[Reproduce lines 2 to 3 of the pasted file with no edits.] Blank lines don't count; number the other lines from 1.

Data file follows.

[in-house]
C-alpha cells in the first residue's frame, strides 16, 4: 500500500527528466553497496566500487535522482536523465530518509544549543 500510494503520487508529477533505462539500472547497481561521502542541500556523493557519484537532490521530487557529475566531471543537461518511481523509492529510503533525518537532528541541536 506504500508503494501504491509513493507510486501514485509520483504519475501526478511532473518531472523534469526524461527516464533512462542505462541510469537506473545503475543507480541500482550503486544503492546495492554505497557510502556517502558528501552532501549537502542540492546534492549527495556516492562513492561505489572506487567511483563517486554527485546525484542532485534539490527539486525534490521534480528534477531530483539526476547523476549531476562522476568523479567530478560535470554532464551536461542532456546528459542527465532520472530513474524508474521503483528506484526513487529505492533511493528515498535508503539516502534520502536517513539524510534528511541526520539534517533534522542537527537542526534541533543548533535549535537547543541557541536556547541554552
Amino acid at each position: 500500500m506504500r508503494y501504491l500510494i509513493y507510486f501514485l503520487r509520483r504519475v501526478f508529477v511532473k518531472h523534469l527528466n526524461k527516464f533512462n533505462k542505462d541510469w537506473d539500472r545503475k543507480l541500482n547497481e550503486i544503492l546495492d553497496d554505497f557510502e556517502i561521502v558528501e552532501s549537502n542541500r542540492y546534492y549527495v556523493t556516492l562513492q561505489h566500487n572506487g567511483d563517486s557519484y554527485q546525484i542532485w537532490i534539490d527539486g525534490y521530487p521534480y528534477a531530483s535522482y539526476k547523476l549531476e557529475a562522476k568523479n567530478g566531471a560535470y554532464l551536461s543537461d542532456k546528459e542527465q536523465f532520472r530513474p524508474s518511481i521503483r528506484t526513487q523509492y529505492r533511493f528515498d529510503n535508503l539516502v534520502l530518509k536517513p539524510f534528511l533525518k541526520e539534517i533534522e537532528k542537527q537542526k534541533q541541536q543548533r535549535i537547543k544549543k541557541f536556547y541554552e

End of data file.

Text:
C-alpha cells in the first residue's frame, strides 16, 4: 500500500527528466553497496566500487535522482536523465530518509544549543 500510494503520487508529477533505462539500472547497481561521502542541500556523493557519484537532490521530487557529475566531471543537461518511481523509492529510503533525518537532528541541536 506504500508503494501504491509513493507510486501514485509520483504519475501526478511532473518531472523534469526524461527516464533512462542505462541510469537506473545503475543507480541500482550503486544503492546495492554505497557510502556517502558528501552532501549537502542540492546534492549527495556516492562513492561505489572506487567511483563517486554527485546525484542532485534539490527539486525534490521534480528534477531530483539526476547523476549531476562522476568523479567530478560535470554532464551536461542532456546528459542527465532520472530513474524508474521503483528506484526513487529505492533511493528515498535508503539516502534520502536517513539524510534528511541526520539534517533534522542537527537542526534541533543548533535549535537547543541557541536556547541554552
Amino acid at each position: 500500500m506504500r508503494y501504491l500510494i509513493y507510486f501514485l503520487r509520483r504519475v501526478f508529477v511532473k518531472h523534469l527528466n526524461k527516464f533512462n533505462k542505462d541510469w537506473d539500472r545503475k543507480l541500482n547497481e550503486i544503492l546495492d553497496d554505497f557510502e556517502i561521502v558528501e552532501s549537502n542541500r542540492y546534492y549527495v556523493t556516492l562513492q561505489h566500487n572506487g567511483d563517486s557519484y554527485q546525484i542532485w537532490i534539490d527539486g525534490y521530487p521534480y528534477a531530483s535522482y539526476k547523476l549531476e557529475a562522476k568523479n567530478g566531471a560535470y554532464l551536461s543537461d542532456k546528459e542527465q536523465f532520472r530513474p524508474s518511481i521503483r528506484t526513487q523509492y529505492r533511493f528515498d529510503n535508503l539516502v534520502l530518509k536517513p539524510f534528511l533525518k541526520e539534517i533534522e537532528k542537527q537542526k534541533q541541536q543548533r535549535i537547543k544549543k541557541f536556547y541554552e